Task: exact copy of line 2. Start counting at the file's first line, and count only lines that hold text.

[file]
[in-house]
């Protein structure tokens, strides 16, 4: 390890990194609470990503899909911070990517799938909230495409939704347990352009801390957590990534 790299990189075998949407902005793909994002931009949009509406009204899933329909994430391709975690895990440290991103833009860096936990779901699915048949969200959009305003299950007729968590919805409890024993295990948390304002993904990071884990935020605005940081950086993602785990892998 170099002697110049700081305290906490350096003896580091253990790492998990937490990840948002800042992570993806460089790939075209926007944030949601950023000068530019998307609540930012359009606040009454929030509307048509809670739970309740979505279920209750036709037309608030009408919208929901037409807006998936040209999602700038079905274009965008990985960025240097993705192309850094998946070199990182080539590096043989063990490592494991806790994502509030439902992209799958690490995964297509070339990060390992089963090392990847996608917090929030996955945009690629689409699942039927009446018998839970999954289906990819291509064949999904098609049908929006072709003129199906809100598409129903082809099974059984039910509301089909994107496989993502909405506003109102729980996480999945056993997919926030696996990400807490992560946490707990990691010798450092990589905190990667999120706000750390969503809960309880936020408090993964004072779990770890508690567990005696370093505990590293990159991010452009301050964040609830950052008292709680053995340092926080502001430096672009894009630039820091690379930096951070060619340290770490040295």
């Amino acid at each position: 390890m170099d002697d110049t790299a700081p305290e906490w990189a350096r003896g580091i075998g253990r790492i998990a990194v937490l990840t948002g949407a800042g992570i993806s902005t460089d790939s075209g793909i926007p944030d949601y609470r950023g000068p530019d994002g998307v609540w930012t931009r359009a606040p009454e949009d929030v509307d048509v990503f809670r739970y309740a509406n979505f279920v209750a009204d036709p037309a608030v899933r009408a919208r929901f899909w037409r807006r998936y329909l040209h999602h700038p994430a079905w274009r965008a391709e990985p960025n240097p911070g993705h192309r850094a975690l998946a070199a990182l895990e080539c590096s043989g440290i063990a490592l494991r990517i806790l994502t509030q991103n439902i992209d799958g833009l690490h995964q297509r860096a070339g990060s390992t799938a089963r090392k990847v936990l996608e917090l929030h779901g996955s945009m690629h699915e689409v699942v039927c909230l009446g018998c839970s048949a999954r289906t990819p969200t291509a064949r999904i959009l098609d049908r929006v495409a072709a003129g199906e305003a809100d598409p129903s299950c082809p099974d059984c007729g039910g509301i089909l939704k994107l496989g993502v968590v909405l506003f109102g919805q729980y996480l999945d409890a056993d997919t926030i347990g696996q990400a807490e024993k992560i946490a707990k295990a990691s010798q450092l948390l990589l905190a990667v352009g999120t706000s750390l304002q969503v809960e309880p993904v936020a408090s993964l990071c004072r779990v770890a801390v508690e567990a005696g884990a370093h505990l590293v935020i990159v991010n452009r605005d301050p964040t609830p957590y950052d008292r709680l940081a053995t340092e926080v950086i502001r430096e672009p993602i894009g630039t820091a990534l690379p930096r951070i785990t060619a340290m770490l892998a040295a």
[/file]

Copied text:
């Protein structure tokens, strides 16, 4: 390890990194609470990503899909911070990517799938909230495409939704347990352009801390957590990534 790299990189075998949407902005793909994002931009949009509406009204899933329909994430391709975690895990440290991103833009860096936990779901699915048949969200959009305003299950007729968590919805409890024993295990948390304002993904990071884990935020605005940081950086993602785990892998 170099002697110049700081305290906490350096003896580091253990790492998990937490990840948002800042992570993806460089790939075209926007944030949601950023000068530019998307609540930012359009606040009454929030509307048509809670739970309740979505279920209750036709037309608030009408919208929901037409807006998936040209999602700038079905274009965008990985960025240097993705192309850094998946070199990182080539590096043989063990490592494991806790994502509030439902992209799958690490995964297509070339990060390992089963090392990847996608917090929030996955945009690629689409699942039927009446018998839970999954289906990819291509064949999904098609049908929006072709003129199906809100598409129903082809099974059984039910509301089909994107496989993502909405506003109102729980996480999945056993997919926030696996990400807490992560946490707990990691010798450092990589905190990667999120706000750390969503809960309880936020408090993964004072779990770890508690567990005696370093505990590293990159991010452009301050964040609830950052008292709680053995340092926080502001430096672009894009630039820091690379930096951070060619340290770490040295």